Skip to: Content
Skip to: Site Navigation
Skip to: Search


Horizons

Q&A with GM's hybrid chief Robert Kruse

By Staff Writer for The Christian Science Monitor / January 22, 2009

A plug is seen coming from the Chevrolet Volt electric car during the North American International Auto Show in Detroit, Michigan January 13, 2009.

Mark Blinch/REUTERS

Enlarge

General Motors was the first major auto maker to announce it would build a plug-in hybrid vehicle. The Chevrolet Volt will be a new-type of car that goes 40 miles on a single charge before a gasoline engine kicks in to recharge batteries. President Obama has said such vehicles are key to unhooking the nation from foreign oil dependence.

Skip to next paragraph

Recent posts

Yet finding battery technology with the right cost, safety, durability, and performance is critical. Robert Kruse, GM's executive director of global vehicle engineering for hybrids, electric vehicles, and batteries, explained his thoughts on emerging plug-in hybrid vehicle battery technology in an interview with the Monitor. For the full story on the worldwide race for better batteries, click here.

On how far lithium-ion battery technology has come on safety, cost, durability, and performance – and whether it is ready for prime time:

RK: When we introduced this concept not long ago, it seemed to resonate. So we said, 'Hey we've got to figure out how to do this. The battery didn't exist. We went through a very elaborate search of cell chemistry and construction. I want to say we looked at hundreds in the early days of the volt. And in that process, we developed what I would describe as probably one of the most rigorous cell assessment processes in the industry.... That enabled me a year ago to pick A123[Systems of Watertown, Mass.] and one of their cells, and [Korean chemical company] LG Chem and one of their cells, coupled with a couple of pack suppliers.... We selected LG as the cell source for Gen-one Volt; and we are also very intrigued and attracted to some of what A123 has to offer and are continuing to do advanced development with A123 for future applications – just not Gen-one Volt.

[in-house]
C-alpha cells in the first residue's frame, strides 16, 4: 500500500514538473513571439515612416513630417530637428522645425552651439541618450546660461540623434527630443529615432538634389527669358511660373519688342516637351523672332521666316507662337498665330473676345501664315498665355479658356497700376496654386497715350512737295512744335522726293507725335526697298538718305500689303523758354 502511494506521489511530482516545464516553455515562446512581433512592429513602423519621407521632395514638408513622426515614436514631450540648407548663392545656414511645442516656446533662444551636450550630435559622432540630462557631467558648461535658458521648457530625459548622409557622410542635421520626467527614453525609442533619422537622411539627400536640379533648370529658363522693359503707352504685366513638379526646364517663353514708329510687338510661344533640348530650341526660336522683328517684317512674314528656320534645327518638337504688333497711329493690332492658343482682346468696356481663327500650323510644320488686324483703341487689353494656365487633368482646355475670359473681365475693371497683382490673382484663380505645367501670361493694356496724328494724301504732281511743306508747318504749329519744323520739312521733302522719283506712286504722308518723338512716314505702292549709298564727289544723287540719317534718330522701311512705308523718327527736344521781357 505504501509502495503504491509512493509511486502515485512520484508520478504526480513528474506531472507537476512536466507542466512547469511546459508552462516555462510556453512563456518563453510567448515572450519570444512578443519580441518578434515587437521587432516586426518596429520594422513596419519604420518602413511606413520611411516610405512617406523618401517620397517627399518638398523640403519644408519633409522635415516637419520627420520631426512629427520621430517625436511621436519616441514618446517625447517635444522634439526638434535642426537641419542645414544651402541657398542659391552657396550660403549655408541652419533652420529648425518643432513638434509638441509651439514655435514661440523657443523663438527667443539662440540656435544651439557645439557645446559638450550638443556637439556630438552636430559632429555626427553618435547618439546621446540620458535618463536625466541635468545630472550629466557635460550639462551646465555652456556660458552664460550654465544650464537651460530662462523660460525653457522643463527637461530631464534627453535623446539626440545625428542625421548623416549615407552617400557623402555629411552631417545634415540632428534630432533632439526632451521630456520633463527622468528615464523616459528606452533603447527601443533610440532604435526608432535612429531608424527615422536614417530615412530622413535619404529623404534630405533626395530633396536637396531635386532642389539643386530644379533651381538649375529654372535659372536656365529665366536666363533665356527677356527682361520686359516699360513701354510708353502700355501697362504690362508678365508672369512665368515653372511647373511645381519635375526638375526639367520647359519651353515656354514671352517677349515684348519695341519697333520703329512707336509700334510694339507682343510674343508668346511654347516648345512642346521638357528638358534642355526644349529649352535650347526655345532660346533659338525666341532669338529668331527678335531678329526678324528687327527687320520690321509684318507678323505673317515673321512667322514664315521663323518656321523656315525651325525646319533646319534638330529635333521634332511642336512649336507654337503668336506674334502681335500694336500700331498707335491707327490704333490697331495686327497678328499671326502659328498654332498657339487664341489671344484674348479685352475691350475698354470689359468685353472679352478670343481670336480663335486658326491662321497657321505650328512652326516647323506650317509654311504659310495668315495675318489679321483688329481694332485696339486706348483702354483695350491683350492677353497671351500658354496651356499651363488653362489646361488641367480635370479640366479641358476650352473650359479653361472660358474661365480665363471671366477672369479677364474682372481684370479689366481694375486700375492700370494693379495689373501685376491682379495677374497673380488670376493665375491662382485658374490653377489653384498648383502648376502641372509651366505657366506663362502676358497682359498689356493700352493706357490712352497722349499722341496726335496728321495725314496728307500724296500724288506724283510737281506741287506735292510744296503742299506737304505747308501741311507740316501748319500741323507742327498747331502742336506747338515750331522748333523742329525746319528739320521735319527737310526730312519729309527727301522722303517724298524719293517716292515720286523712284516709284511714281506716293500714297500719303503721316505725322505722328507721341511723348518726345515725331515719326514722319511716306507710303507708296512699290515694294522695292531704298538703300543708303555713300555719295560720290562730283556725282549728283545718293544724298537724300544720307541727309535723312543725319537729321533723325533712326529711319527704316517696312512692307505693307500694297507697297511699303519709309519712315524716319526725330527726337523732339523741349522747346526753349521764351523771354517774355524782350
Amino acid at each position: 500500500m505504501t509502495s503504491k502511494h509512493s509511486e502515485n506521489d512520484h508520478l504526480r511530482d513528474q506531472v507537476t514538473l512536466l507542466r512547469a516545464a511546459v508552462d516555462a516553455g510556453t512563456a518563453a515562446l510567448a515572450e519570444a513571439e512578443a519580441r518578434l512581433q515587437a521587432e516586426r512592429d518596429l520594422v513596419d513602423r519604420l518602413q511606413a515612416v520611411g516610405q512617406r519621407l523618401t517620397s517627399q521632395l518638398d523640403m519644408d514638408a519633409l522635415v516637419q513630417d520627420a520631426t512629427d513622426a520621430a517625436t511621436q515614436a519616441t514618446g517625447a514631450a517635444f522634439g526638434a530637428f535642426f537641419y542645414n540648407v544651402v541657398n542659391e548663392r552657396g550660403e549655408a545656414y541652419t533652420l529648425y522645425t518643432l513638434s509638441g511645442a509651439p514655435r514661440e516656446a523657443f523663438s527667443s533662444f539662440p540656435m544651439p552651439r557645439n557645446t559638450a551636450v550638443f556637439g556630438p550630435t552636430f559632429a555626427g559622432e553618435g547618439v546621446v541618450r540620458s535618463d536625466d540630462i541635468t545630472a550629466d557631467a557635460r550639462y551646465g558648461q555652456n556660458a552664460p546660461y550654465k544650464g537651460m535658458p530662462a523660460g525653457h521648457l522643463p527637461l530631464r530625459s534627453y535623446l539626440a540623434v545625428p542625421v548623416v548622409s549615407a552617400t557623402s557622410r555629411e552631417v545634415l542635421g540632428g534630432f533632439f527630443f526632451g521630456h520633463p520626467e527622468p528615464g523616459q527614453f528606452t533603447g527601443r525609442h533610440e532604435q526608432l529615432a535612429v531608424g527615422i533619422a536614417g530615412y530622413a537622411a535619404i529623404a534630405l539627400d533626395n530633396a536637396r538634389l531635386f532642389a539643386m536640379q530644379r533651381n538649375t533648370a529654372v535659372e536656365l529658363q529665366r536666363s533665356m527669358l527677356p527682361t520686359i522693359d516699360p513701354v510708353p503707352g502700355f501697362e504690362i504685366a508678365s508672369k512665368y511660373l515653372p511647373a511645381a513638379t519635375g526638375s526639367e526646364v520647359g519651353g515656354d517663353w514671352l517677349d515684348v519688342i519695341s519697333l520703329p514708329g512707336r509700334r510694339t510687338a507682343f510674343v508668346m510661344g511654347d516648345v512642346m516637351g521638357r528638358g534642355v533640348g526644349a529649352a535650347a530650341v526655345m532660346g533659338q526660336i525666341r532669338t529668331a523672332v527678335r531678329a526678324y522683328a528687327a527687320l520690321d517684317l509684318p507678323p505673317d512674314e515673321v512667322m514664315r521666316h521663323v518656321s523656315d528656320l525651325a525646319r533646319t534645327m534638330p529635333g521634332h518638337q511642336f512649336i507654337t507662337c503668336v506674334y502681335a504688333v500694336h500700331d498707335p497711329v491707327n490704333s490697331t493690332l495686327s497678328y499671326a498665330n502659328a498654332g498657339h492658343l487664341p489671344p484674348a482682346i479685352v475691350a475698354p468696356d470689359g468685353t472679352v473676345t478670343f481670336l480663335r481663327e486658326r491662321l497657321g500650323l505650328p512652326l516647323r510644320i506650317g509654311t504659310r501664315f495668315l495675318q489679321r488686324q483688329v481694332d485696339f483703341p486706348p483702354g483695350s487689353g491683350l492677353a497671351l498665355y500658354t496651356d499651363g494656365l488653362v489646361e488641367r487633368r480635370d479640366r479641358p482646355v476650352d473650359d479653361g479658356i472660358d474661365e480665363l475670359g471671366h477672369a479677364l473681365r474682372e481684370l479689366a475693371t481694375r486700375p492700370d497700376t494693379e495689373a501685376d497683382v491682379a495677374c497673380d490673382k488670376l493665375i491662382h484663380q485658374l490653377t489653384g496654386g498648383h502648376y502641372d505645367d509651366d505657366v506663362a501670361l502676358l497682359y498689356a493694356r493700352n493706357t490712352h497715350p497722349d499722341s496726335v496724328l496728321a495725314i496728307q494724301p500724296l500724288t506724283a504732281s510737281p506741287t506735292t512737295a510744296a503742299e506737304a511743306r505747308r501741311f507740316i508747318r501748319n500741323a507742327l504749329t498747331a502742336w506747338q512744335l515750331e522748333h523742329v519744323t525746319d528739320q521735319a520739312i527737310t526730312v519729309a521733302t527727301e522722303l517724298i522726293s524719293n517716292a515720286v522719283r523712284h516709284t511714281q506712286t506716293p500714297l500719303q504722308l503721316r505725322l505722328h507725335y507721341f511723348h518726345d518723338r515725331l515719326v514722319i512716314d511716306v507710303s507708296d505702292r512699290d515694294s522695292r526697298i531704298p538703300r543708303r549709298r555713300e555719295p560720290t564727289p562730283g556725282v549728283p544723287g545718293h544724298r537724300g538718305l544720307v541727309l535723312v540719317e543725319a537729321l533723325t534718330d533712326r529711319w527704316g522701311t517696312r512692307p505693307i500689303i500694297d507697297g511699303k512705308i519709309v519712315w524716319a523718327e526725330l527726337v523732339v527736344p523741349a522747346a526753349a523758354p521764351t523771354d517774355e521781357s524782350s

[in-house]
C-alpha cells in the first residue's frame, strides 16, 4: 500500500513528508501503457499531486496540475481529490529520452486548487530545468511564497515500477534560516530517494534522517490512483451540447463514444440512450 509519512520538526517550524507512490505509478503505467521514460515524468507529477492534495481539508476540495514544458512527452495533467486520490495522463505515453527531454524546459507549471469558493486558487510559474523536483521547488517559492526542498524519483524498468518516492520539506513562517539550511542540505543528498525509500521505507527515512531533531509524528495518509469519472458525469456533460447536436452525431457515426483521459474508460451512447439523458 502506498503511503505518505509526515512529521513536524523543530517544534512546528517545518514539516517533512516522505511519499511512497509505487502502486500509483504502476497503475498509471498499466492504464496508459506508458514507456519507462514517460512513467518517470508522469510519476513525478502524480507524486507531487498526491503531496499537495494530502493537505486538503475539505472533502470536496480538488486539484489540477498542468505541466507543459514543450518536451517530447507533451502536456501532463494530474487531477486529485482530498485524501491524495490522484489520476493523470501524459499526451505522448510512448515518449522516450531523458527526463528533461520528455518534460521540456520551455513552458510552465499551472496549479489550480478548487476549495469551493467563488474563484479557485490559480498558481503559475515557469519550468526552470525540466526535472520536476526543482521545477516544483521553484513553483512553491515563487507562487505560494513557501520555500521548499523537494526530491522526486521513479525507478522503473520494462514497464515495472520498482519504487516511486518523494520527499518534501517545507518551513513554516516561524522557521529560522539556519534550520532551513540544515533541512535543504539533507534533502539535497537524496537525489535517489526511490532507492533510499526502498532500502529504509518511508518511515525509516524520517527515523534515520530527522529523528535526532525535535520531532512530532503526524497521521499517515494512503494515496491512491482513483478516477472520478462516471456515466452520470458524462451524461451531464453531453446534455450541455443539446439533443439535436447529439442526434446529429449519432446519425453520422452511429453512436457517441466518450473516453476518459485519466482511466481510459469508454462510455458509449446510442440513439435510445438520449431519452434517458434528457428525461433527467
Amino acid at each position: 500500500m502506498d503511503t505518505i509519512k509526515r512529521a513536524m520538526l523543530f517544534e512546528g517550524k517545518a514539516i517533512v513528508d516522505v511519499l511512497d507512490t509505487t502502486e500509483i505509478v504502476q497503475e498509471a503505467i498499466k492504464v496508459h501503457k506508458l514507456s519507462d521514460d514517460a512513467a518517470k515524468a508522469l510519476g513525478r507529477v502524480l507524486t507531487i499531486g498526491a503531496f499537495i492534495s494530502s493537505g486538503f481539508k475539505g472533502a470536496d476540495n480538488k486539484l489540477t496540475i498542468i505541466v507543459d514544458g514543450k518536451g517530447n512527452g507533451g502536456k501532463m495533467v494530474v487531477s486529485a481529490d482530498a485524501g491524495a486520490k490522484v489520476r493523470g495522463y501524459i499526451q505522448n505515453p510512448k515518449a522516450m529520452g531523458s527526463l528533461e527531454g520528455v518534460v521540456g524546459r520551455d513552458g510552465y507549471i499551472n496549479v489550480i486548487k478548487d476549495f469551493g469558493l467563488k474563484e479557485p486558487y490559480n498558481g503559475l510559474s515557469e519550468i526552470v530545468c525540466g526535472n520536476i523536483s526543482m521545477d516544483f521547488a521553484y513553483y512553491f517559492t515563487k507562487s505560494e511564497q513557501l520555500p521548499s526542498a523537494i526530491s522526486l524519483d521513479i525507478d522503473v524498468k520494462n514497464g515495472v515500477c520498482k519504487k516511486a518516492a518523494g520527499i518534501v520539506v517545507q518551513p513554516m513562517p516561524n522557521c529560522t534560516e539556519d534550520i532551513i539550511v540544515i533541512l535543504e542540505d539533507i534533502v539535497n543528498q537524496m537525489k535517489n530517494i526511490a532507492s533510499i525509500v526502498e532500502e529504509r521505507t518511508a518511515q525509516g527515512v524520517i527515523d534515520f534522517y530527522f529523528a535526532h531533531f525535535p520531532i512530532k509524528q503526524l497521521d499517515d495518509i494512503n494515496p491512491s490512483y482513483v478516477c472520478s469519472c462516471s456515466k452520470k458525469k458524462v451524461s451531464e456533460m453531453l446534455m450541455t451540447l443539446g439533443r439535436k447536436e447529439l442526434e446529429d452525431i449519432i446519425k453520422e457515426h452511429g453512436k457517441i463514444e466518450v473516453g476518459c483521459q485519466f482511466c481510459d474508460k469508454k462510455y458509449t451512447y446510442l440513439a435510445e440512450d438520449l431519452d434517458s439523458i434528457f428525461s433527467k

We also then got a lot smarter and looked at that whole value chain and understood the strategic nature of being able to take cells from a variety of sources and integrate those into modules and packs and deliver that to the vehicle. We decided this battery pack business was really core to being in the electric vehicle market. So part of our [January 12] announcement was that, in addition to announcing LG as the cell source, that GM is also moving to design internally, and engineer internally, and validate internally, and ultimately manufacture internally the battery packs. We will take cells from LG, do a whole bunch of value added to those cells with electronics and thermal ... and build the T-pack, as we refer to it. We will ship that to the Volts final assembly location from a General Motors facility....

On reports that the Volt battery could cost $10,000 or more:

Read Comments

View reader comments | Comment on this story